Saudi, Emirati, and Bahraini ambassadors to return to Qatar

Hend Kortam
4 Min Read
Emir of Qatar, Sheikh Tamim bin Hamad Al-Thani will attend Egypt’s economic summit despite conflict (AFP File Photo)
Qatar's emir Sheikh Tamim bin Hamad bin Khalifa al-Thani  (AFP File Photo)
Qatar’s emir Sheikh Tamim bin Hamad bin Khalifa al-Thani
(AFP File Photo)

Saudi Arabia, the United Arab Emirates (UAE), and Bahrain agreed to restore full diplomatic ties with Qatar in a meeting held in Riyadh on Sunday, marking the start of a “new page” in the relations between Gulf countries, according to a joint statement released by the three governments.

The statement said the agreement aims to serve the unity of the Gulf Cooperation Council (GCC) countries and to promote the “interests” of its members.

Saudi Arabia, the UAE, and Bahrain decided to reinstate their ambassadors to Qatar as part of the agreement.

The meeting in Riyadh included Bahraini King Sheikh Hamad bin Isa Al-Khalifah, Emirati Prime Minister Sheikh Mohammed bin Rashid Al-Maktoum, and the Emir of Qatar Sheikh Tamim bin Hamad Al Thani.

Mohamed Ezz Al-Arab, an analyst at the Al-Ahram Center for Political and Strategic Studies, said there is little information about what happened behind closed doors in the meeting, describing the latest round of talks as exceptional.

On 5 March, the three countries recalled their ambassadors to Qatar in a signal of a worsening divide in the Gulf. They announced the decision in a joint statement, saying they had to take the steps “that they see appropriate to protect their security and stability”.

Ezz Al-Arab said that he believes that there may be several factors that led the three gulf countries to reinstate their ambassadors, including the threat caused by the increasing brutality of extremist group Islamic State of Iraq and Al-Sham (ISIS), which is starting to threaten “some Gulf parties or the entire Gulf entity”.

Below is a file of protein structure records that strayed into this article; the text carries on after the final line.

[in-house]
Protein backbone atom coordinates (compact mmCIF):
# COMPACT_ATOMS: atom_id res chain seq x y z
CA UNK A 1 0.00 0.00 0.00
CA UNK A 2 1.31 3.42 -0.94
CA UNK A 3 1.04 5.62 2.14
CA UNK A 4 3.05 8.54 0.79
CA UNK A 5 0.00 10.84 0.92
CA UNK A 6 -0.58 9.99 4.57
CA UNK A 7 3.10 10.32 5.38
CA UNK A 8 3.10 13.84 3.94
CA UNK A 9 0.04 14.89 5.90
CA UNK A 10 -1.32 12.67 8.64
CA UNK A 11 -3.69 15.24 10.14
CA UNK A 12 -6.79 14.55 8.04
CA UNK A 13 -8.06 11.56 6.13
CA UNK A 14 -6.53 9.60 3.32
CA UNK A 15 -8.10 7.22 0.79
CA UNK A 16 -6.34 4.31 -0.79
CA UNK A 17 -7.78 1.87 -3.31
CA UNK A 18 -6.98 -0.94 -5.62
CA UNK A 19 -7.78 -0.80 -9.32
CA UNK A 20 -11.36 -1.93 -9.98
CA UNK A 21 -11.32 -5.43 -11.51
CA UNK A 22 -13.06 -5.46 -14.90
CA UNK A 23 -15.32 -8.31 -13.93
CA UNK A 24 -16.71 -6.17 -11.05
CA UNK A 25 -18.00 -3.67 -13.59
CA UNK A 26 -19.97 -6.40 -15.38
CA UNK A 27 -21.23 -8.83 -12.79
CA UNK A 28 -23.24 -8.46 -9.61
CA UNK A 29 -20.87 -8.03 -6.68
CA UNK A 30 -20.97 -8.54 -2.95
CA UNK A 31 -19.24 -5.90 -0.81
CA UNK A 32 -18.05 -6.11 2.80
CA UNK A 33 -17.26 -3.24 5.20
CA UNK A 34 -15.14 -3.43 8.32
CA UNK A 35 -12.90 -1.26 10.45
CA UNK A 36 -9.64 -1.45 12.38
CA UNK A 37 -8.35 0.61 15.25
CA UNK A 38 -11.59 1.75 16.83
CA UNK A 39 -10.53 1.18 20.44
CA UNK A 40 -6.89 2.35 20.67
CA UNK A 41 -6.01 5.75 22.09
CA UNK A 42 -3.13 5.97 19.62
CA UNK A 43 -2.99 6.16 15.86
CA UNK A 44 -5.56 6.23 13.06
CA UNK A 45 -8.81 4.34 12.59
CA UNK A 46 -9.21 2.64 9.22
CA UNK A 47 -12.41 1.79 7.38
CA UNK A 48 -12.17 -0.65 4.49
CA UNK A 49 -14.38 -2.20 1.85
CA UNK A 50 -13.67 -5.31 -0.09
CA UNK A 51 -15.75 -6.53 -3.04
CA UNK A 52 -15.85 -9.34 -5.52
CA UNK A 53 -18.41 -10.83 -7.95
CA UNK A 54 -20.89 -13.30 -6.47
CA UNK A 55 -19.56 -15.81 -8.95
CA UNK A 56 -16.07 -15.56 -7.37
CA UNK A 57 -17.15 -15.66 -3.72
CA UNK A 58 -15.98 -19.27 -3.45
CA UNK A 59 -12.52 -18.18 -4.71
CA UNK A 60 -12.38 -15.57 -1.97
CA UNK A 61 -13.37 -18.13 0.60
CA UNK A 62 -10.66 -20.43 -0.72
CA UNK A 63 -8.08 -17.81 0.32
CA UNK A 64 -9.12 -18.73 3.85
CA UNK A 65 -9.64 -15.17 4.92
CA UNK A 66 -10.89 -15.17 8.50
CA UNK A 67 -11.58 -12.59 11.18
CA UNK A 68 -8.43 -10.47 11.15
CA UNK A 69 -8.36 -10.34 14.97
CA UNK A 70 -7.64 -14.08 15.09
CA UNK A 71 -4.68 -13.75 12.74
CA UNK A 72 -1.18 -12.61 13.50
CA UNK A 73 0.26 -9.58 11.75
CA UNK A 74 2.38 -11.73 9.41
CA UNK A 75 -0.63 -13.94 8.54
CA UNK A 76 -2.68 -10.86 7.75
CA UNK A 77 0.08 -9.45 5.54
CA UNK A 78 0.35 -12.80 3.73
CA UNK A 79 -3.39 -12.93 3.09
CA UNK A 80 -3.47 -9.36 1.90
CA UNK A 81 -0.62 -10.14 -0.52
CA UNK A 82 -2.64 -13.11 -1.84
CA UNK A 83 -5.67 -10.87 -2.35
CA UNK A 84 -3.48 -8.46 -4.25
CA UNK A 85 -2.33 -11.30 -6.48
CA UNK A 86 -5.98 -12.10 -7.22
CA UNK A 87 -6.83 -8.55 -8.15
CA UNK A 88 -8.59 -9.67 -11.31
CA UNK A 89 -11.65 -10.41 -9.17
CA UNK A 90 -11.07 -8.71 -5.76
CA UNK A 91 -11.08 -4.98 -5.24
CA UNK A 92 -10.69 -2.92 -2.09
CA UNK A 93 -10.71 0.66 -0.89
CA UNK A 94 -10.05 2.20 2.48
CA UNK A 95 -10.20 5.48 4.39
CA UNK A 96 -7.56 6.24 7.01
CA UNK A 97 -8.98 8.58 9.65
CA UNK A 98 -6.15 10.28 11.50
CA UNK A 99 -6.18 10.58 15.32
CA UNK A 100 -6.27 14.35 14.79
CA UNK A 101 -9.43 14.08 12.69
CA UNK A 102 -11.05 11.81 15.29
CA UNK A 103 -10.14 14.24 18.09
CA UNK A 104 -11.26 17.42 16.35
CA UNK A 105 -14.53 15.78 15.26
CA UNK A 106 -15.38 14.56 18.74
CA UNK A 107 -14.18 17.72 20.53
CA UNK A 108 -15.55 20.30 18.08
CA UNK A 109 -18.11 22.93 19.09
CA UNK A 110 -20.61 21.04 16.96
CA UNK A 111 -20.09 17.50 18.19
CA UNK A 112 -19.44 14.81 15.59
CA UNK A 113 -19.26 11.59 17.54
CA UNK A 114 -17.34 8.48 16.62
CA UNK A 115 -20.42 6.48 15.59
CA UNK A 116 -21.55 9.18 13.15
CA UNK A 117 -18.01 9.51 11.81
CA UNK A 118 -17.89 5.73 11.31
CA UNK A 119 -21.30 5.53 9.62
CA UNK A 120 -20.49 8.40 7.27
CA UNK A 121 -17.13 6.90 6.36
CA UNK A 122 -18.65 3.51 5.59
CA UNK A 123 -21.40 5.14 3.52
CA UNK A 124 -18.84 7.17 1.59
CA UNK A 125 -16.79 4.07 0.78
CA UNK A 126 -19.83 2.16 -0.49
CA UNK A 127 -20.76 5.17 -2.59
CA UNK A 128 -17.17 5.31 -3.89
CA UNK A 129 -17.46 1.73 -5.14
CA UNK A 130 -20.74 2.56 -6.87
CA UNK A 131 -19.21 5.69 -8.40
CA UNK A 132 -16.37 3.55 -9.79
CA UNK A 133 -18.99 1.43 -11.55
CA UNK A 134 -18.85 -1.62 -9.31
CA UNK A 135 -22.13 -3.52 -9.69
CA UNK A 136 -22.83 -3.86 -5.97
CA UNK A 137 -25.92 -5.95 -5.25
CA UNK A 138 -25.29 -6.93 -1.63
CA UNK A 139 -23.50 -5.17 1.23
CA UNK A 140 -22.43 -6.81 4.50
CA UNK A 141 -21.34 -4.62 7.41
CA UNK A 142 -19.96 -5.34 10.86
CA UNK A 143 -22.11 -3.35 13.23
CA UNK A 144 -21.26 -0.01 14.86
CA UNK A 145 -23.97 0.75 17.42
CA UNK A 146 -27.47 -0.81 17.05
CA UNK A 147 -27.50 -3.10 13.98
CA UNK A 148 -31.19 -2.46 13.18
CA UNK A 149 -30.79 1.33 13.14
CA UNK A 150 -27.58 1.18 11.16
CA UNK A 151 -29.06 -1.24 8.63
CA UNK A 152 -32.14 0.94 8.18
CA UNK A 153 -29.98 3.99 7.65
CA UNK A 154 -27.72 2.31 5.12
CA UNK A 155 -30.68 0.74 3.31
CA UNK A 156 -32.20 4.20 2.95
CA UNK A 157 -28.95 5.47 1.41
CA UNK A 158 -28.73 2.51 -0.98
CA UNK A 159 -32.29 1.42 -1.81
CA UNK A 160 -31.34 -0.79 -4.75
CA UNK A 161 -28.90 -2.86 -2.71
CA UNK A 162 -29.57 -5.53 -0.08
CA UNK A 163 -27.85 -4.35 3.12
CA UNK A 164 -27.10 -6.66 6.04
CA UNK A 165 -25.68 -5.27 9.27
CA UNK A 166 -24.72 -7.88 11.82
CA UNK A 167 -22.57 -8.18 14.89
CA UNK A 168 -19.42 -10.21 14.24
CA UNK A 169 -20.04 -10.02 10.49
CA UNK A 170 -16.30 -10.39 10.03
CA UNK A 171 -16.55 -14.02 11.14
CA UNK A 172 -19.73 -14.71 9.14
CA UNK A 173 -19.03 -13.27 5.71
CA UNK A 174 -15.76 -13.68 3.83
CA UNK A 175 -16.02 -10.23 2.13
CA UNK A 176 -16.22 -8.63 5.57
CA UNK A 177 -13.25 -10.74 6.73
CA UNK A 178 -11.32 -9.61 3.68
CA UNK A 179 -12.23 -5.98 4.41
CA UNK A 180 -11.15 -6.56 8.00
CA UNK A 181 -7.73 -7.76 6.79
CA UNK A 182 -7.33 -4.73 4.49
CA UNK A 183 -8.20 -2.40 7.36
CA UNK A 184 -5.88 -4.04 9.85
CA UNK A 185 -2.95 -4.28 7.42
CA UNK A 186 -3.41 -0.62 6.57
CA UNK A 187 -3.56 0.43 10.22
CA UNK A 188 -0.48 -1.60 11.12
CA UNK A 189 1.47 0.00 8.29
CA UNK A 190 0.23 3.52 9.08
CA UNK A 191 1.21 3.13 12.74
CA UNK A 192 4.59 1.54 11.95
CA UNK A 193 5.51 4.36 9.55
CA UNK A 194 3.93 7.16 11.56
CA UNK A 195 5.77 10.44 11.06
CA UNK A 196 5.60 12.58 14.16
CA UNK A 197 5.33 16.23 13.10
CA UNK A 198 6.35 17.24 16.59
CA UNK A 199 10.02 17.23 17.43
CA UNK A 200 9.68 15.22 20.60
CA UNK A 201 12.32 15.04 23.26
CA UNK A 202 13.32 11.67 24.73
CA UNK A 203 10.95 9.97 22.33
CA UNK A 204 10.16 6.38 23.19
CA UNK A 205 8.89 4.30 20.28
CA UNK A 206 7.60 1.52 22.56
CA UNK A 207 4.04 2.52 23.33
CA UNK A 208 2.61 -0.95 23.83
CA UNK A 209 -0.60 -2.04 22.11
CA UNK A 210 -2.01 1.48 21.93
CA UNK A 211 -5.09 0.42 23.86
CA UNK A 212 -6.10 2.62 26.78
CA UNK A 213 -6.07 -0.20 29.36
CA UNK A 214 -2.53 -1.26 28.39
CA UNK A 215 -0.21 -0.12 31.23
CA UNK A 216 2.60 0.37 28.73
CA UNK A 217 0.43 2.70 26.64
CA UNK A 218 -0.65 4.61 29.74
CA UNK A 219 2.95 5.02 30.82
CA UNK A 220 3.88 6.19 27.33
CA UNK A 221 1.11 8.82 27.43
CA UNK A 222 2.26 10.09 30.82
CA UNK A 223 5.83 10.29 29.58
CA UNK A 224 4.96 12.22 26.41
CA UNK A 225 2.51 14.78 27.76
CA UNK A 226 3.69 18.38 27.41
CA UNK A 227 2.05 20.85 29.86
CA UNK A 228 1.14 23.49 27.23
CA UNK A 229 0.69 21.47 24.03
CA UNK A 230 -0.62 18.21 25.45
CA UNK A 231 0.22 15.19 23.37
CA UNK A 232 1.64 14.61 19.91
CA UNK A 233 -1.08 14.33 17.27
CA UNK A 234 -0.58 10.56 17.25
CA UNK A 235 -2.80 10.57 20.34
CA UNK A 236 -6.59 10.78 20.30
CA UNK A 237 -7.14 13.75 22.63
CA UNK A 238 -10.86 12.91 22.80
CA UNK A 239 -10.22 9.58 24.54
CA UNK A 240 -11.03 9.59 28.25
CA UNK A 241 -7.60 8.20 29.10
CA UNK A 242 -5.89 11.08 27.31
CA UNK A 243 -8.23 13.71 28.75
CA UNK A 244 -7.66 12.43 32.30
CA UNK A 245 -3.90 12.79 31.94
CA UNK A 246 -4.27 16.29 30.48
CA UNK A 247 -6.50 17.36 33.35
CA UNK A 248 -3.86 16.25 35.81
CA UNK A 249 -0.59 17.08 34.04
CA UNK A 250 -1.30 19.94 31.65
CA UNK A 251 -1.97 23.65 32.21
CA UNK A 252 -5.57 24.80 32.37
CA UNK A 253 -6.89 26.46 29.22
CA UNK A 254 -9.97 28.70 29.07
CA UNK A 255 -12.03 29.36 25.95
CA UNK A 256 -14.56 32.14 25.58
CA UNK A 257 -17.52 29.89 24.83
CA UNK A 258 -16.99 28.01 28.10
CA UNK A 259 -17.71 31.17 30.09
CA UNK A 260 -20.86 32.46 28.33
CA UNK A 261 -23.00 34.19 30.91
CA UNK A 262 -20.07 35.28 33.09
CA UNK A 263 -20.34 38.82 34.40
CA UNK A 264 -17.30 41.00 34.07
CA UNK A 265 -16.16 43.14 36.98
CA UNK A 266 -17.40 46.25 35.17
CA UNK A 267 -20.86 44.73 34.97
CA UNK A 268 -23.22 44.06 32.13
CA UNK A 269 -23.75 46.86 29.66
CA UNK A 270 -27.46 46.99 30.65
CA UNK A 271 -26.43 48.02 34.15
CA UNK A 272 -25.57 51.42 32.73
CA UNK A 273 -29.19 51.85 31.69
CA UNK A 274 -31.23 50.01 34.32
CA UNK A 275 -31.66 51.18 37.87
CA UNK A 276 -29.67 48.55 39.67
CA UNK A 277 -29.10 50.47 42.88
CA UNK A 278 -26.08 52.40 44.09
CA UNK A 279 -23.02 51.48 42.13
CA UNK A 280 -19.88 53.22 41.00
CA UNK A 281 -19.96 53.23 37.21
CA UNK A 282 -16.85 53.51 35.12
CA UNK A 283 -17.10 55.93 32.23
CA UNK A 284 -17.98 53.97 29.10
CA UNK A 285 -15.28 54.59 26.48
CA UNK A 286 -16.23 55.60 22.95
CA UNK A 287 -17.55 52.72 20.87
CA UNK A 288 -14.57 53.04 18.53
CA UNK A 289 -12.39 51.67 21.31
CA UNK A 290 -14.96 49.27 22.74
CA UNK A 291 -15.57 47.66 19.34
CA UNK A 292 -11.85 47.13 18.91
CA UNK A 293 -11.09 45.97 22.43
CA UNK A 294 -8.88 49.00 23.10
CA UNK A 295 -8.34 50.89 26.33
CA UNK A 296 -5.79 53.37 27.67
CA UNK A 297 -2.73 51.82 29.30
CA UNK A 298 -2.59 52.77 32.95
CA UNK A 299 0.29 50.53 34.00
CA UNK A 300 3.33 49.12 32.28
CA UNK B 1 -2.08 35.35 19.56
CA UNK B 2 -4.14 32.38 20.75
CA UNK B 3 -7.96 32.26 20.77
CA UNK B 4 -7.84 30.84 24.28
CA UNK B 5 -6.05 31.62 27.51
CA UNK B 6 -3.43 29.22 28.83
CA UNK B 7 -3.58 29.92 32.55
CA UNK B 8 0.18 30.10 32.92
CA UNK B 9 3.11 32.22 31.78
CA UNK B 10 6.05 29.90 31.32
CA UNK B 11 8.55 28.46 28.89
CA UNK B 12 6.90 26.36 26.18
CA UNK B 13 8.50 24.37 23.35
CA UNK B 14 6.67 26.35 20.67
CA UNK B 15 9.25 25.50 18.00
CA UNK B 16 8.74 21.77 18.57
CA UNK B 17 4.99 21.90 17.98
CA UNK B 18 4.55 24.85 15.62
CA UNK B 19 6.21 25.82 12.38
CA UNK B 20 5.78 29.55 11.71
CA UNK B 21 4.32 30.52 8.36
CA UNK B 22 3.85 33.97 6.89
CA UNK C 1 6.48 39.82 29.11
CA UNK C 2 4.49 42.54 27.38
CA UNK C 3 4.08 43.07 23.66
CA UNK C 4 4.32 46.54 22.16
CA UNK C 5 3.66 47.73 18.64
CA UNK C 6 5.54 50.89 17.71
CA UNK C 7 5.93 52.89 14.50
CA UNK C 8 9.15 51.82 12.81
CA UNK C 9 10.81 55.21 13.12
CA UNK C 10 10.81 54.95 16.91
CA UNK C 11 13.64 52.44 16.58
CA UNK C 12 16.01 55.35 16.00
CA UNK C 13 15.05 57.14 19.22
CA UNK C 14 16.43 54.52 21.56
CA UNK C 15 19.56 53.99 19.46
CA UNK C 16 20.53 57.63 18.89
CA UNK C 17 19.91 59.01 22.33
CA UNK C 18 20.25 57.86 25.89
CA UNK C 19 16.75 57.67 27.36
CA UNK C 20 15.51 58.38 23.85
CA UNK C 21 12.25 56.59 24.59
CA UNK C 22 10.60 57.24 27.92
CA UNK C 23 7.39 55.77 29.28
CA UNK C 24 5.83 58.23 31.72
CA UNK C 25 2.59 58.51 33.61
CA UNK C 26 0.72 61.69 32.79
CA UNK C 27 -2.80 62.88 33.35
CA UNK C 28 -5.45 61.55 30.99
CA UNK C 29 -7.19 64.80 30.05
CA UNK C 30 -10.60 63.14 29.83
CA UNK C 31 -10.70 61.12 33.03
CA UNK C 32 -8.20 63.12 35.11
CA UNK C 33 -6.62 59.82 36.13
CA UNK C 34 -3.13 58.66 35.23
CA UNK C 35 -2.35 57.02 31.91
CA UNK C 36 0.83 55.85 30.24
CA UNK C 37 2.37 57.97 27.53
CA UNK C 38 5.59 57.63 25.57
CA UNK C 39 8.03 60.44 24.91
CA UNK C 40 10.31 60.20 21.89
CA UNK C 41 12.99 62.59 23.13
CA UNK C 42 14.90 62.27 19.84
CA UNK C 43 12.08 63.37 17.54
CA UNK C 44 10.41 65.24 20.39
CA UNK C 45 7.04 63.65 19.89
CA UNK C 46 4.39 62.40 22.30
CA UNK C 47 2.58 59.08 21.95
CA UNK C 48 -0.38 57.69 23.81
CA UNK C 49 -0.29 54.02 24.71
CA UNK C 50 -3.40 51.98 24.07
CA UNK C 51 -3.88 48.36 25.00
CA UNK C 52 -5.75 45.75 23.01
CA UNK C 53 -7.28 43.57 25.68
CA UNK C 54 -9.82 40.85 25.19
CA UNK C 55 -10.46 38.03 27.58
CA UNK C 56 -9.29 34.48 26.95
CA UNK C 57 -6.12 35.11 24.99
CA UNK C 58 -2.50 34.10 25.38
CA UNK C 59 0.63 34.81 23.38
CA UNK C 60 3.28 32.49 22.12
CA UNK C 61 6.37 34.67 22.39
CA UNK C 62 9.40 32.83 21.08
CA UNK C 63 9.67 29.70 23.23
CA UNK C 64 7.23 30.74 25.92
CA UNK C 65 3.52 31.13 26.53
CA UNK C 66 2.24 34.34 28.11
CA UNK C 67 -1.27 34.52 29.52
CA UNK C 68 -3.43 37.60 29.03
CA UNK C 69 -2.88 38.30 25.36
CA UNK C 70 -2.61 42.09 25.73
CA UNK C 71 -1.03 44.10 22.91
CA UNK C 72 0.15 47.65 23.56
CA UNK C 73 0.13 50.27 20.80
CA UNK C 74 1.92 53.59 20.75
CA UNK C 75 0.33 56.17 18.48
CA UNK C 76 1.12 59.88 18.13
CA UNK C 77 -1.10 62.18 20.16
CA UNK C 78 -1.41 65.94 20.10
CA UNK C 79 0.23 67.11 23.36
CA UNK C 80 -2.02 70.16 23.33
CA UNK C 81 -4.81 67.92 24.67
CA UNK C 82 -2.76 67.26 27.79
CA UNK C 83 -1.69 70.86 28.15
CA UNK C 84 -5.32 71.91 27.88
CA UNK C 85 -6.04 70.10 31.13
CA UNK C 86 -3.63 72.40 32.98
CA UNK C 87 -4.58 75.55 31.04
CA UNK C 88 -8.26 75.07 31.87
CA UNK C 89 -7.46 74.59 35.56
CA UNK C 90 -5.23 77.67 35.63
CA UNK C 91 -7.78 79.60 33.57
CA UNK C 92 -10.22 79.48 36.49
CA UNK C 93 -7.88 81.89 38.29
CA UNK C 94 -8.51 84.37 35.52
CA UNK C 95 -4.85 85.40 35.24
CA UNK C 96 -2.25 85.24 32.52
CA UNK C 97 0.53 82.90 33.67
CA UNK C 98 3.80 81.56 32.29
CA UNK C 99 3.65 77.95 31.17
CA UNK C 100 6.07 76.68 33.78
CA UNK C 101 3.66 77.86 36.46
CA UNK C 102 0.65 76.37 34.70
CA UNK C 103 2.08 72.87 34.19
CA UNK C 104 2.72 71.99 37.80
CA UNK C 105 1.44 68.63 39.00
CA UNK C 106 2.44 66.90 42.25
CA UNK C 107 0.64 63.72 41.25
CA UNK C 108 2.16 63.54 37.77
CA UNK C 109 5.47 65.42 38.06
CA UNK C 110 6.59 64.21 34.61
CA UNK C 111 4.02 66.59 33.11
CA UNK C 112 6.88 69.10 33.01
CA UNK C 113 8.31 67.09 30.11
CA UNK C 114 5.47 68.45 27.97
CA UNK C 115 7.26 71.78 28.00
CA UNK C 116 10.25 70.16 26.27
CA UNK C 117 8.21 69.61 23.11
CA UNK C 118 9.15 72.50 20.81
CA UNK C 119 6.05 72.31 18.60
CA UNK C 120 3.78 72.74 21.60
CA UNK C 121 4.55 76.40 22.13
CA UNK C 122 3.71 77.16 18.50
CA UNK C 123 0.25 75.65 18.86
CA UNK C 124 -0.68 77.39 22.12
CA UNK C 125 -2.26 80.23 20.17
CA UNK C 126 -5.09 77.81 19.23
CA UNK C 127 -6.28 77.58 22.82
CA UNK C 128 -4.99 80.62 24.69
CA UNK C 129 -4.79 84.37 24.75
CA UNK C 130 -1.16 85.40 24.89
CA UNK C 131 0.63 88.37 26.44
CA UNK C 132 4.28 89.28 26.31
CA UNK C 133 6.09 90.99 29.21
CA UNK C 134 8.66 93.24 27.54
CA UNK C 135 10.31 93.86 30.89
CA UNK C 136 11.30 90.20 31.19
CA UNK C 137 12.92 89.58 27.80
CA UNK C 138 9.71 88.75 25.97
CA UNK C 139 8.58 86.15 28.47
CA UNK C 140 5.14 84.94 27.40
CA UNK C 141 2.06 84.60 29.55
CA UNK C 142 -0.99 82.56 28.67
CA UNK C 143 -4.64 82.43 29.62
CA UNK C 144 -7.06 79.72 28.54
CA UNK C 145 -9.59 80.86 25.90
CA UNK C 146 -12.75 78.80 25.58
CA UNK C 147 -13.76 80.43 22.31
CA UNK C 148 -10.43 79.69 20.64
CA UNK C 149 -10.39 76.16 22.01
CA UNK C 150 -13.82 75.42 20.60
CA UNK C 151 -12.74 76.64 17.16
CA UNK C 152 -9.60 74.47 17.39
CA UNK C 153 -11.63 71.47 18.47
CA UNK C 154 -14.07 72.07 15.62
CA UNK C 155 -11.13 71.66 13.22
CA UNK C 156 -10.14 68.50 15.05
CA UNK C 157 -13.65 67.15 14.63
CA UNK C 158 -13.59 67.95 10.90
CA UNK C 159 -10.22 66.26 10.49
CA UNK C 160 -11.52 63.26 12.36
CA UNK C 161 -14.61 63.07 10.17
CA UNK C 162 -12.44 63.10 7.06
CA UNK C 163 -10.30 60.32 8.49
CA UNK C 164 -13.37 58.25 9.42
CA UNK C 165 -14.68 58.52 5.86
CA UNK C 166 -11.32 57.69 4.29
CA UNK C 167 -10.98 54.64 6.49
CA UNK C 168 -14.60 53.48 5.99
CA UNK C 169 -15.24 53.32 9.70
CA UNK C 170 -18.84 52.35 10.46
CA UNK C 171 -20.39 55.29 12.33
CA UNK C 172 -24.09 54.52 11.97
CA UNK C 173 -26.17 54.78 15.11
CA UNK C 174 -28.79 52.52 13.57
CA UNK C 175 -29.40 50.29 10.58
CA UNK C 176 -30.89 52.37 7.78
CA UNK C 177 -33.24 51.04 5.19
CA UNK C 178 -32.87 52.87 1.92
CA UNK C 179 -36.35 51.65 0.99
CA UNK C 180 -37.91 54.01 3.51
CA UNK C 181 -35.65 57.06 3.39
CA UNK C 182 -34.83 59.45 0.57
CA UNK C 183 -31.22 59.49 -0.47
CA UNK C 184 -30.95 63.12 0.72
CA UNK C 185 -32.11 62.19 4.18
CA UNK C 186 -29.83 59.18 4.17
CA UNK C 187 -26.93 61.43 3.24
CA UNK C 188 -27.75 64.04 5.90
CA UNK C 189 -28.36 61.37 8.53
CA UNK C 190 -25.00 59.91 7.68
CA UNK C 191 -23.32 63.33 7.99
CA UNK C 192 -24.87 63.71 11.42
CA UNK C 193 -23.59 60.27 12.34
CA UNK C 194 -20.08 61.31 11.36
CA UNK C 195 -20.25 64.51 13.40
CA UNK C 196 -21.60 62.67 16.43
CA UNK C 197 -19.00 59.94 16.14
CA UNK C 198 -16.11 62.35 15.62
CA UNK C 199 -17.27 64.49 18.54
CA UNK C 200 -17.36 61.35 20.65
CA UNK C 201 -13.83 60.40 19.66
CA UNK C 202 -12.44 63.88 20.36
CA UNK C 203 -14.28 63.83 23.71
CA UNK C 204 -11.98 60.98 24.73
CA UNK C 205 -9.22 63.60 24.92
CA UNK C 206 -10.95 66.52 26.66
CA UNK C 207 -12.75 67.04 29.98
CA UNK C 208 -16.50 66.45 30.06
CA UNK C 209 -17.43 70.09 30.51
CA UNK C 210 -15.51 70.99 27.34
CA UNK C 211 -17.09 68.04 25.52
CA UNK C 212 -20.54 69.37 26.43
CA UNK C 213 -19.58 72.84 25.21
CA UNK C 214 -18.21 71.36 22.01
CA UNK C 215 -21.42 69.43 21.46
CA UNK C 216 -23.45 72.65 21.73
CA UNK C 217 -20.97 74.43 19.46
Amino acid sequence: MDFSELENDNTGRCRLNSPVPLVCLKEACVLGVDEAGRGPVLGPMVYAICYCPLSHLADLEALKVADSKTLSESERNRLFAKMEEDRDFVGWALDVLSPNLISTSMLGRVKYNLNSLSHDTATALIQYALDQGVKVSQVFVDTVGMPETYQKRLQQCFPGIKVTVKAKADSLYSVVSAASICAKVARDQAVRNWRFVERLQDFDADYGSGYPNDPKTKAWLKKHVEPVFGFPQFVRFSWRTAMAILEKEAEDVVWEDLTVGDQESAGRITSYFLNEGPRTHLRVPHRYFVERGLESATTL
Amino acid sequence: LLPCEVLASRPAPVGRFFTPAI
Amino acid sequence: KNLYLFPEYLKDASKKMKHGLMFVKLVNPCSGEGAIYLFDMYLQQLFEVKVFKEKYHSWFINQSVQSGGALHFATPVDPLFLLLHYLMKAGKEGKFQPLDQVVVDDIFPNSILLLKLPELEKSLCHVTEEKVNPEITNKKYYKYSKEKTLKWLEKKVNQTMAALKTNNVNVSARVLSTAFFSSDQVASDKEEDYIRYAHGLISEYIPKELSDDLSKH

Ezz Al-Arab believes that the latest meeting could be an effort to “put Gulf differences aside in order to cooperate on facing a common threat”.

The joint statement described the agreement as joint action that will lead to a strong and “coherent” Gulf entity in the midst of the critical circumstances and which require the multiplication of efforts to protect security and stability.

Ezz Al-Arab believes that another factor could be a possible shift in Qatari policy to no longer offer shelter or financial support to the Muslim Brotherhood.

Saudi Arabia, the UAE, and Bahrain on one hand, and Qatar on the other, have been at opposite ends of the political spectrum in regards to the ousting of Muslim Brotherhood-affiliated former president Mohamed Morsi in July 2013. The UAE and Saudi Arabia pledged billions of dollars in financial aid to Egypt over the past year and a half to support its ailing economy.

Just days after the toppling of Morsi, the UAE announced the provision of a $3bn aid package to Egypt, comprised of a $1bn grant and a $2bn interest-free deposit at the Central Bank of Egypt. Saudi Arabia later pledged $5bn to Egypt in the form of grants, deposits, and petroleum products.

Qatar meanwhile had a rocky relationship with the interim authorities that replaced Morsi. The gas-rich monarchy was a strong backer of the Morsi’s administration and condemned last year’s military takeover.

However, Qatar decided in September to expel seven Muslim Brotherhood members who had earlier fled Egypt to Qatar.

These members are among many Brotherhood leaders who fled Egypt during the past year and a half, in an attempt to evade the crackdown on the Brotherhood which followed Morsi’s ouster.

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